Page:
Russia needs to upgrade the Northern Sea Route to make it an international transportation corridor allowing all-season transfer of cargo through the Arctic, the first deputy prime minister says.
“Conditions should be created for [the Northern Sea Route] to become an international transit corridor,” Russian First Deputy Prime Minister Andrey Belousov said in an interview with Russia 24, noting that in order to achieve this, the country needs to develop the appropriate infrastructure and modernize navigation systems in the area.
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“A strong fleet should be established for that, including the icebreaker fleet; strong infrastructure, access ways and port infrastructure should be created. Modern or even cutting-edge communication and navigation systems are highly important,” Belousov said, adding that there are also plans to set up a digital platform, enabling shippers to track cargo movement along the way.
He noted that the route’s development will require large investments, with the estimated cost of the project amounting to 716 billion rubles ($10 billion), adding that the potential profit from the endeavor would also be big.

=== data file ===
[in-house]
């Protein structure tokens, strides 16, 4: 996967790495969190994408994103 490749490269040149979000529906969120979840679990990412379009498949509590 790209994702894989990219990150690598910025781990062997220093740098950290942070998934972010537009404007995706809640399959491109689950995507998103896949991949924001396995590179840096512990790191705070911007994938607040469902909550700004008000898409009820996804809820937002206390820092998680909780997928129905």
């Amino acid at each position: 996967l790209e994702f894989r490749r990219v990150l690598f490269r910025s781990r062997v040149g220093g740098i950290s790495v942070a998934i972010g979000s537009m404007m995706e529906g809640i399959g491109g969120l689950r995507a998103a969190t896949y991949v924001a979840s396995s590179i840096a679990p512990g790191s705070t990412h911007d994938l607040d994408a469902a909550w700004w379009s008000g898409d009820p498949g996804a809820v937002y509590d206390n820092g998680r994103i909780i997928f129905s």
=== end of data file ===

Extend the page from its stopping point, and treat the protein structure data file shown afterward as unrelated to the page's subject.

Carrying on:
“This will allow us to transport up to 30 million tons of cargo per year in transit… By 2024 we should reach 80 million tons, then by 2030 this route should become all-season despite the ice conditions, and transport 150 million tons,” he said.
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The Northern Sea Route lies along the Russian Arctic coast and Siberia from the Kara Sea east of Novaya Zemlya to the Bering Strait. The route lies within Russia’s exclusive economic zone in the Arctic. It is one of three transportation routes linking Russia’s Far East with the European part of the country. Russia is set to renovate the entire system of the country’s transport corridors by 2030, including the operating railway route, which includes the Baikal-Amur and Trans-Siberian Railways, and a motorway which will connect Russia’s border with Finland to western Siberia.
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